I have done Project1 paper and it was a summary and respond paper for an article.
in this assignment I want to do project2 which is Rhetorical Analysis. therefore, you have to read all the guidelines I have attached to do this assignment paper.
in the first paragraph start with the Audience Analysis. then do the paper as Final Rhetorical Analysis Assignment.
What in the world is a rhetorical analysis?
To begin, let us define what a rhetorical analysis is NOT. A rhetorical analysis is not a summary of a literary work or scholarly article. You may have analyzed a novel’s plot line or taken apart the meaning of Shakespeare’s “to be or not to be” soliloquy in Hamlet before; however, trying to understand the meaning of a work or summarize a story is NOT the goal of a rhetorical analysis!
Now that we’ve declared the most common mistake among rhetorical analysis papers, let’s begin dissecting what a rhetorical analysis does ask you to do.
Definition: A rhetorical analysis requires you to apply your critical reading skills in order to “break down” a text. In essence, you break off the “parts” from the “whole” of the piece you’re analyzing. The goal of a rhetorical analysis is to articulate HOW the author writes, rather than WHAT they actually wrote. To do this, you will analyze the strategies the author uses to achieve his or her goal or purpose of writing their piece. Keep in mind that writers of different disciplines often use varying writing strategies in order to achieve their goals. So, it is okay to analyze a scientific article a different way than you would a humanities writer. These authors have very different goals in mind, and thus will use different writing strategies.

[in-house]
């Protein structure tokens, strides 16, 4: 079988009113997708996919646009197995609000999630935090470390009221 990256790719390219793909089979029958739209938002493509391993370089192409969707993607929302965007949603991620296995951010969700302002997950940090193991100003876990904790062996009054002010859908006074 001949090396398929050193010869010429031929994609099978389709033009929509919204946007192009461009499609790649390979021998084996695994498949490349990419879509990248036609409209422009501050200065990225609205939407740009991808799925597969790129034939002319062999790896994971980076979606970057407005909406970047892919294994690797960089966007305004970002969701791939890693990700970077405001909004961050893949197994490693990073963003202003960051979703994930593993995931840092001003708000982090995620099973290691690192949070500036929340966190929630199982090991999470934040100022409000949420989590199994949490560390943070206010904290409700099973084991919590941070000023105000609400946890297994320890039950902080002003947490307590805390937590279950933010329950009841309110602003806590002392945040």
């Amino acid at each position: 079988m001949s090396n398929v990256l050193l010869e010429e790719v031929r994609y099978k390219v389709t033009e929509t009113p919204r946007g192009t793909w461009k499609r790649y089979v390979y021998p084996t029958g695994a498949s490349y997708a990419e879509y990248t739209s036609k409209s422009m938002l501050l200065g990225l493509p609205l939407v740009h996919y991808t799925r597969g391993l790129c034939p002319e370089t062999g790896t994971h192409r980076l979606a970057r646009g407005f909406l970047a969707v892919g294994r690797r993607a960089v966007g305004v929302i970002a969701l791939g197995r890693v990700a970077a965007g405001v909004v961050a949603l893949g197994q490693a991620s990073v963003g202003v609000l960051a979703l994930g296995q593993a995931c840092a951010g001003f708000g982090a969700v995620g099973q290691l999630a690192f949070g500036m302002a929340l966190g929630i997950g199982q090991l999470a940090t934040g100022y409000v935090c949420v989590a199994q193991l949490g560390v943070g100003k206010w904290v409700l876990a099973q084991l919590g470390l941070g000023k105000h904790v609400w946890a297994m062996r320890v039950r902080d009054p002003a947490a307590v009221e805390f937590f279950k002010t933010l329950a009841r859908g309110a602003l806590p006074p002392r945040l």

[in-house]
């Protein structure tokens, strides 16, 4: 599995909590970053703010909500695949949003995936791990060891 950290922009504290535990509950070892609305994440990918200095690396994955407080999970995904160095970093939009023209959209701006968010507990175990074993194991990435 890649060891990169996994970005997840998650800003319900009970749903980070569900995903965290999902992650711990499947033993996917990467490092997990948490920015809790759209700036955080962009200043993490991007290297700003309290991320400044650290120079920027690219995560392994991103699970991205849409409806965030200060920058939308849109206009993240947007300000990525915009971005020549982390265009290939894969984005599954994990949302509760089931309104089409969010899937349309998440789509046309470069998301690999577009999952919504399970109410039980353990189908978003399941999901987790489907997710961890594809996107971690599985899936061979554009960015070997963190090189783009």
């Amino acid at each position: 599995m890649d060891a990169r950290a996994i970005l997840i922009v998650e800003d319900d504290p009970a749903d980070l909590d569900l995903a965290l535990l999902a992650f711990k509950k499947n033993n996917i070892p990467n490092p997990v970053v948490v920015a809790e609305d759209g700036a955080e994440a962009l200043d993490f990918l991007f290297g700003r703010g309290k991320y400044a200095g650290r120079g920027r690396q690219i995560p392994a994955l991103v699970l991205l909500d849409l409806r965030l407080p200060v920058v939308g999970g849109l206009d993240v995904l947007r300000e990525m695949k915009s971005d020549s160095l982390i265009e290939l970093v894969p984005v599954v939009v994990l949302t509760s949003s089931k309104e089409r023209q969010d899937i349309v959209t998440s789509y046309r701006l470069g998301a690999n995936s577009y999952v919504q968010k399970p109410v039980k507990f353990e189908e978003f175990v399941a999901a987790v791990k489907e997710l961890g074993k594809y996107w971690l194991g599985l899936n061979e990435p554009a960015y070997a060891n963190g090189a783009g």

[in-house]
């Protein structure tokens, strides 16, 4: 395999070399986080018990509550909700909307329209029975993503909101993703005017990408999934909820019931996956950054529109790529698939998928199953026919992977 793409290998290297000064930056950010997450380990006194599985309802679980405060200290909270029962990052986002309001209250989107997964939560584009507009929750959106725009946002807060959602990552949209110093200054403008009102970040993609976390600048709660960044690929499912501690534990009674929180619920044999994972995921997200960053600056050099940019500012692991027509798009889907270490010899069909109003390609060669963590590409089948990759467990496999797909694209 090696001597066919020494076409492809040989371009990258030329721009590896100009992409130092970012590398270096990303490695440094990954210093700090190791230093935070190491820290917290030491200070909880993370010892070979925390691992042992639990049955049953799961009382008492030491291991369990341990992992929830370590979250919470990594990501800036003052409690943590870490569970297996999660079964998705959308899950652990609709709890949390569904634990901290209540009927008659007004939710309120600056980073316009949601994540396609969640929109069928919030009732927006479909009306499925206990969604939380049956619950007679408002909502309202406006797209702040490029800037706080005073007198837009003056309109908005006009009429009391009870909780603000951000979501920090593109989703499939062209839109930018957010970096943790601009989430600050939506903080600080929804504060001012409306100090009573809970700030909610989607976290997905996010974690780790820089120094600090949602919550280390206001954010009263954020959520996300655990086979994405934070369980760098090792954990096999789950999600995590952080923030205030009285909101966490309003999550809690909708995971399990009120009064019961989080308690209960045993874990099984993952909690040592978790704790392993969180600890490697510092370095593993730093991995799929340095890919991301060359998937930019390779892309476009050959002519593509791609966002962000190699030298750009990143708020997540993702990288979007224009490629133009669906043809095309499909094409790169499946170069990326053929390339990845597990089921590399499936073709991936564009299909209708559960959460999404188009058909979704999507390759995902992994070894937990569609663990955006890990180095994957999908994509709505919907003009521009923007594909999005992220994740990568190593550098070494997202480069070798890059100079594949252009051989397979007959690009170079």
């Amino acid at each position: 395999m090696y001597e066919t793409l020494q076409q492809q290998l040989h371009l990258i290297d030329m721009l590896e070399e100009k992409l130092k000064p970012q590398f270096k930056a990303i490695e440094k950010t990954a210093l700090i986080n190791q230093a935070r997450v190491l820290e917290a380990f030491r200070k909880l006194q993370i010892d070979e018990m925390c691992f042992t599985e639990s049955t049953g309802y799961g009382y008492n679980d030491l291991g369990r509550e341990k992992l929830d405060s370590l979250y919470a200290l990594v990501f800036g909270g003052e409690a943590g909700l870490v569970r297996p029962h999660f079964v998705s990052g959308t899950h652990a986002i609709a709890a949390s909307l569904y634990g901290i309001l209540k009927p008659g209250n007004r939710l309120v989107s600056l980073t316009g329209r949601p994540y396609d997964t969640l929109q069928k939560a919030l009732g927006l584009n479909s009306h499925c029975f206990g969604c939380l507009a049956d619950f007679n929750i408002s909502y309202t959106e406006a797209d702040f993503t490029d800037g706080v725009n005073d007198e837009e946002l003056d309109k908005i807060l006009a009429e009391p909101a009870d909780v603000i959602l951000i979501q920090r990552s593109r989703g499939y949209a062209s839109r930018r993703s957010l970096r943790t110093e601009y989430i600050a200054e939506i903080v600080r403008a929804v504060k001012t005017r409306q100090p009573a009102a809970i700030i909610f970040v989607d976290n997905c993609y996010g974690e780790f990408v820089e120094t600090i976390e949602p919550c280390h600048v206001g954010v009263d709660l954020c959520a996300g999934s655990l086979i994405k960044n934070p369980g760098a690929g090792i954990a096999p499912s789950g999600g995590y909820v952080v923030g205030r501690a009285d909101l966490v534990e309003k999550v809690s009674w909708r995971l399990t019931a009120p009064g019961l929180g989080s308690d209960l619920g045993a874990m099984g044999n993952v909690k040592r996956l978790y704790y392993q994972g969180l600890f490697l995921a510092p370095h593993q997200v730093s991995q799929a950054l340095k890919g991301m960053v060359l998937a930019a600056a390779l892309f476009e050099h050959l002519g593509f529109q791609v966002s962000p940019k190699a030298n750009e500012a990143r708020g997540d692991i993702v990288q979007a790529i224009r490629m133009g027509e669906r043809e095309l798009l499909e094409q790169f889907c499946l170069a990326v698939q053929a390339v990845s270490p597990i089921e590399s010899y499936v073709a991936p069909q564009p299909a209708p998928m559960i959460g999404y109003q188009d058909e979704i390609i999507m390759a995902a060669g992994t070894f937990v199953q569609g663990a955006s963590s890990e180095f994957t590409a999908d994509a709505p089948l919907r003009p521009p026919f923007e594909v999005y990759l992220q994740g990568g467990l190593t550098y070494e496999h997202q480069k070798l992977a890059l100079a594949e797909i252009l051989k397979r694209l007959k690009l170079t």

Whoa, that was a lot of information!
Okay, so now that you’ve grasped the “dictionary” concept of a rhetorical analysis, let’s break it down into more manageable parts.
*First off, you want to make sure you READ the scholarly articles, literary work, etc., carefully and understand what you have read. Try to identify the author’s thesis, or his/her main idea or argument.
*Now that you’ve read your sources and understand their overall arguments, it’s time to start analyzing them for rhetorical features. Take a second look at your sources, but this time, keep the following questions in mind and write the answers on a separate sheet of paper.
Questions to ask yourself when re-reading your articles, sources, etc:
- What is the thesis, what is the overall argument the author presents?
- What did the author choose to study? Why?
- What is the writer’s purpose? To inform? To persuade? To criticize?
- Who is the author’s intended audience?
- How does the writer arrange his or her ideas? Chronologically?
- How does the writer use diction? (Word choice, arrangement, accuracy, is it formal, informal? Technical versus slang?)
- Does the writer use dialogue? Quotations? Why?
- Are important terms repeated?
- What is the sentence structure of text? Are there fragments, run ons? Is it declarative, imperative, exclamatory? What effect does this have?
- Does the writer use punctuation to create an effect? Italics, underlining, parentheses? Which marks does the writer use, and when?
*The key idea here when answering these questions is understanding WHY the author chooses to write the way he/she does. So, when you answer the question “Who is the intended audience?” make sure you also think about why the author would write for that particular audience. Do the same for the other questions.
*Of course, these questions are not the only ones you can be asking yourself. If you think of other important ideas and strategies the author is using, consider those as well! These are simply a starting off point.
So you’ve analyzed your sources, answered the questions above, and have identified the rhetorical strategies the author uses. Now what?
- First, you’ll need to come up with your own thesis for your rhetorical analysis. What point do you want to make about the author’s rhetorical choices? Do the author’s rhetorical strategies make his/her article a strong argument? A weak one?